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Davis, California

Wednesday, May 29, 2024

Davis Boffer Club invites people to play

As finals week ensues, many students are desperate for stress relief. Some achieve this by hanging out with close friends. Others achieve this by hitting those close friends with foam weaponry. The Davis Boffer Club offers this opportunity.

The Davis Boffer Club was inspired by the Epic Quad Battle, which occurred annually from 2005 to 2007. The event allowed students to gather on the quad and battle it out with weapons such as pool noodles or cardboard swords.

After an injury in 2007, university administrators demanded an end to Epic Quad Battle. However, a group of students wanted to continue the concept in an organized fashion that insured participant safety. Thus, the Davis Boffer Club came to life.

Club members gather every Saturday at 1 p.m. on an open UC Davis field. Participants play games like Capture the Flag, Steal the Bacon or even have one-on-one duels. Most of these games begin with a draft where captains pick their teammates.

“We operate like a pick-up game of Frisbee,” said Dustin Ferguson, Davis Boffer Club President and UC Davis alumnus. “We stay until we can’t walk anymore, which is usually 4 o’clock.”

Players are entitled to a weapon and shield during games, all of which are inspected before play.

“We have strict standards on what we consider a weapon, so we have workshops at my house,” Ferguson said. All weapons must be inspected by one of the four club marshalls before being used.

During a game, one can see seven-foot-long spears, daggers, flails, hammers, tridents, nunchucks and even a foam broken bottle. All of these weapons are constructed primarily from foam and PVC pipe. The term “boffer” comes from the “boff” sound the weapons make upon contact.

A handout on Boffer Construction Standards says that tennis balls are also permitted to counterbalance the weight of a weapon.

“We scrounge around the tennis courts to find lost tennis balls,” Ferguson said. “We are doing our part to clean up the school campus.”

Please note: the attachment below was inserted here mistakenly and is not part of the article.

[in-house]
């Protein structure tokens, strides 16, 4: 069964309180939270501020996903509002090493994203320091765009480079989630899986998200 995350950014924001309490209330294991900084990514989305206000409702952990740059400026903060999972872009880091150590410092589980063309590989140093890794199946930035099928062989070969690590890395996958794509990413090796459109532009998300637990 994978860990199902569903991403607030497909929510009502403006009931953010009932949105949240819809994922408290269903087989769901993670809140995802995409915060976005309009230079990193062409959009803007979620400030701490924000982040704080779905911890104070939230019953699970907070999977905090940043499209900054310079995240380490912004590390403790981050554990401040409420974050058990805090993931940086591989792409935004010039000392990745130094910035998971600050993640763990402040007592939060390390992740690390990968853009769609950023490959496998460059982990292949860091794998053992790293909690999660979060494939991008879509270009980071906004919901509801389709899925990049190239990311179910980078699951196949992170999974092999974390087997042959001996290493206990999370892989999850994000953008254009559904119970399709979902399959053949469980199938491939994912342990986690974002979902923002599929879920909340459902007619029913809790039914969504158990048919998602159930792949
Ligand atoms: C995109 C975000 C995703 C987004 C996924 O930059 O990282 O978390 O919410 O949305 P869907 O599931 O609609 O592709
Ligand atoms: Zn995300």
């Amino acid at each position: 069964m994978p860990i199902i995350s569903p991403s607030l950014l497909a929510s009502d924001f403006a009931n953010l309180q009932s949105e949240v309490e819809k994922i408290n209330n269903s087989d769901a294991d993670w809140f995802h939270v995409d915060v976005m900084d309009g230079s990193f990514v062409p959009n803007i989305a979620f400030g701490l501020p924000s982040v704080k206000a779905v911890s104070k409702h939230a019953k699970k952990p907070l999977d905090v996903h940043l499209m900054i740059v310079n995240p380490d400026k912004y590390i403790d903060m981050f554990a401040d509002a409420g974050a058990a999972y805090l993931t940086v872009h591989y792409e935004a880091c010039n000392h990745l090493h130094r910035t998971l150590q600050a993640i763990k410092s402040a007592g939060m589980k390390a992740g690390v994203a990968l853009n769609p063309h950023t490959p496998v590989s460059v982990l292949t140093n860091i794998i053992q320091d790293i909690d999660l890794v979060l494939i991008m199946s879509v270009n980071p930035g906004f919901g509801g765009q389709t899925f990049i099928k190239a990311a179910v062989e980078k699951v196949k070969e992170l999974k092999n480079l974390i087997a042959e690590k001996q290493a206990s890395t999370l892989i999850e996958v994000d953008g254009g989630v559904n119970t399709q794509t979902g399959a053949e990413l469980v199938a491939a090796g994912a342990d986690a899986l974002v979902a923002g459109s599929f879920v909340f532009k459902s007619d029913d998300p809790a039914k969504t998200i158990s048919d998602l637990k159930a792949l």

During the club’s first meetings three years ago, there were about ten players. Now the club has an average of 15 players every week. One particular Saturday last year, they had around 40 participants.

Ferguson said many people learn about the club by simply walking by a meeting. While many of bystanders confuse the Boffers with Live Action Role Playing (LARP), Ferguson says they are quite different.

“In LARPing you can cast spells and shoot magical arrows,” Ferguson said. “We wanted to do something more physical to appeal to everyone.”

Boffer Club Event Coordinator and UC Davis alumnus, Ryan Mansfield[cq], said the games are something anyone could enjoy.

“I don’t think people ever out grow wanting to hit their friends with sticks,” Mansfield said. “We’re just trying to be a physical activity that people can get behind.”

Mansfield said his favorite part about playing Boffer is the surprising turn of events a game can have.

“I just love the crazy moments that happen,” Mansfield said. “Like someone jumping through the air and killing three people without dying.”

Some long-time members have grown so fond of the club that they commute to meetings even after moving away.

UC Davis alumnus John Counihan drives from Fairfield every Saturday.

“I come up here just for this,” Counihan said. “I commute forty minutes every week.”

So what is Counihan’s weapon of choice?

“My favorite weapon is the axe,” Counihan said.

While the club predominately consists of men, there are a few women Boffers and the club welcomes anyone who wants to play.

Elizabeth Faulkner[cq], sophomore biological science major and club member, learned about the group from a friend.

“I started playing spring quarter my freshman year,” Faulkner said. “I like to come every Saturday to socialize and get a little exercise.”

While the games are physical, injuries sustained during meetings have been minor. Ferguson received a “very tiny” cut above his eye after being hit in the face with a sword. Another player lost a toenail during a game. A policy condemning open toed shoes was instated quickly after to prevent similar incidents.

Ferguson said Boffer is a safe activity. Strict regulations on weapons have helped insure safety, and members must inform the club of any pre-existing health conditions. The club has even written up an “Agreement and Release from Liability” form that players must sign.

“We even have every new member duel a marshal to make sure they don’t have power control issues,” Ferguson said. “We also don’t want them to be surprised when they play their first game.”

Overall, the club serves as an outlet for people wanting to socialize and swing some sticks.

“It’s just a really fun and social thing to do,” Mansfield said. “Everyone here is friends.”

Those wanting to learn more about the Davis Boffer Club can visit the group’s table at 10 a.m. Thursday on the Quad. You can also visit the Davis Boffer Club group page on Facebook.

AMANDA HARDWICK can be reached at features@theaggie.org.


  1. Thanks Dave. Seriously some of the funniest people I have interviewed in awhile. I want to play so I can duel a marshal.

  2. Great article! This quote had me in tears it was so funny: “I just love the crazy moments that happen,” Mansfield said. “Like someone jumping through the air and killing three people without dying.”

    I quietly mentioned them in one of my columns recently.

    Stuff like this makes Davis great.


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